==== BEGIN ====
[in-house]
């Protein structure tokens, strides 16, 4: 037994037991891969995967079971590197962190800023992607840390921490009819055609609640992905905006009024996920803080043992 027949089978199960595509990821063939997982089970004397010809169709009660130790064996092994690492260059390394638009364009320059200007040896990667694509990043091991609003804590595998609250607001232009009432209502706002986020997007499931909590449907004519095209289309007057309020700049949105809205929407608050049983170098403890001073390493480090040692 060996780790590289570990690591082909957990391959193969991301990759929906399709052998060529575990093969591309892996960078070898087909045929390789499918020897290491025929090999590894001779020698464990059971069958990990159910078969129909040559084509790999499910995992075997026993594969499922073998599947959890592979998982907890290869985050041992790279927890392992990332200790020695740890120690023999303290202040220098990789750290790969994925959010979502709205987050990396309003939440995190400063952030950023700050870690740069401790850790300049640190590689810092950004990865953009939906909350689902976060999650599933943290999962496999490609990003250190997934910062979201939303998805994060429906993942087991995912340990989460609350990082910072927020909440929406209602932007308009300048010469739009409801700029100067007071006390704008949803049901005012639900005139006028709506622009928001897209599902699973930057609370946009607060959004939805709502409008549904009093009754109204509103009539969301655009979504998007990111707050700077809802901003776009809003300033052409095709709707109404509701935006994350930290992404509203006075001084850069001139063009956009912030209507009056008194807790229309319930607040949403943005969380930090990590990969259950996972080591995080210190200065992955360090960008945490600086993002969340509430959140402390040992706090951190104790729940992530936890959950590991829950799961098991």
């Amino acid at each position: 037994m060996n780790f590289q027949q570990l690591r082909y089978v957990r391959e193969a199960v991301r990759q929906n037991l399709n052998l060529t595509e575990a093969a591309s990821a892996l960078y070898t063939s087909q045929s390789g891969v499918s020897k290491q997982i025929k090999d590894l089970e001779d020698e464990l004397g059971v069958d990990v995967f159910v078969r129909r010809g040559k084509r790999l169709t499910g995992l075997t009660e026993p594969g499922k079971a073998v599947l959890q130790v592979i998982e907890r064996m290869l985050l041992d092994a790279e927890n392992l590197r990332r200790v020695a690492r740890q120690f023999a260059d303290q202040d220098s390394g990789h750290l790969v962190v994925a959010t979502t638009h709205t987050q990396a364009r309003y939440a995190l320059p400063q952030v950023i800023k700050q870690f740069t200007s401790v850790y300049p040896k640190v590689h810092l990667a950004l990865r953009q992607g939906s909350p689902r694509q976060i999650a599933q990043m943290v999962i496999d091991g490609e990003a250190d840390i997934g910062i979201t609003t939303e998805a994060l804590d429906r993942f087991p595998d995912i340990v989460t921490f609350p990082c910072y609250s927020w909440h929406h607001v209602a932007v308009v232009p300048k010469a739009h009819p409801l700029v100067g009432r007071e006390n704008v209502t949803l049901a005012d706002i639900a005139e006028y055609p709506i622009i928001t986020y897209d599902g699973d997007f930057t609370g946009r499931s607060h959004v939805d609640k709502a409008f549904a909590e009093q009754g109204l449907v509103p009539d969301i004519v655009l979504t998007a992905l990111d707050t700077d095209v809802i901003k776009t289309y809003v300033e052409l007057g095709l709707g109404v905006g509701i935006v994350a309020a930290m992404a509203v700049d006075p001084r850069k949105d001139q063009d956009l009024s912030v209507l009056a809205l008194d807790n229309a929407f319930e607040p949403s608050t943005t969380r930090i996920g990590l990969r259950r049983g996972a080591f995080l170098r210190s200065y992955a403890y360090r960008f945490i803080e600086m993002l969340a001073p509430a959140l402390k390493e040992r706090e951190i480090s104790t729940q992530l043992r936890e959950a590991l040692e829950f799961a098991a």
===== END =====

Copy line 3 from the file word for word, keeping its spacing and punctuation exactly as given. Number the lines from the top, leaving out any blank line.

């Amino acid at each position: 037994m060996n780790f590289q027949q570990l690591r082909y089978v957990r391959e193969a199960v991301r990759q929906n037991l399709n052998l060529t595509e575990a093969a591309s990821a892996l960078y070898t063939s087909q045929s390789g891969v499918s020897k290491q997982i025929k090999d590894l089970e001779d020698e464990l004397g059971v069958d990990v995967f159910v078969r129909r010809g040559k084509r790999l169709t499910g995992l075997t009660e026993p594969g499922k079971a073998v599947l959890q130790v592979i998982e907890r064996m290869l985050l041992d092994a790279e927890n392992l590197r990332r200790v020695a690492r740890q120690f023999a260059d303290q202040d220098s390394g990789h750290l790969v962190v994925a959010t979502t638009h709205t987050q990396a364009r309003y939440a995190l320059p400063q952030v950023i800023k700050q870690f740069t200007s401790v850790y300049p040896k640190v590689h810092l990667a950004l990865r953009q992607g939906s909350p689902r694509q976060i999650a599933q990043m943290v999962i496999d091991g490609e990003a250190d840390i997934g910062i979201t609003t939303e998805a994060l804590d429906r993942f087991p595998d995912i340990v989460t921490f609350p990082c910072y609250s927020w909440h929406h607001v209602a932007v308009v232009p300048k010469a739009h009819p409801l700029v100067g009432r007071e006390n704008v209502t949803l049901a005012d706002i639900a005139e006028y055609p709506i622009i928001t986020y897209d599902g699973d997007f930057t609370g946009r499931s607060h959004v939805d609640k709502a409008f549904a909590e009093q009754g109204l449907v509103p009539d969301i004519v655009l979504t998007a992905l990111d707050t700077d095209v809802i901003k776009t289309y809003v300033e052409l007057g095709l709707g109404v905006g509701i935006v994350a309020a930290m992404a509203v700049d006075p001084r850069k949105d001139q063009d956009l009024s912030v209507l009056a809205l008194d807790n229309a929407f319930e607040p949403s608050t943005t969380r930090i996920g990590l990969r259950r049983g996972a080591f995080l170098r210190s200065y992955a403890y360090r960008f945490i803080e600086m993002l969340a001073p509430a959140l402390k390493e040992r706090e951190i480090s104790t729940q992530l043992r936890e959950a590991l040692e829950f799961a098991a």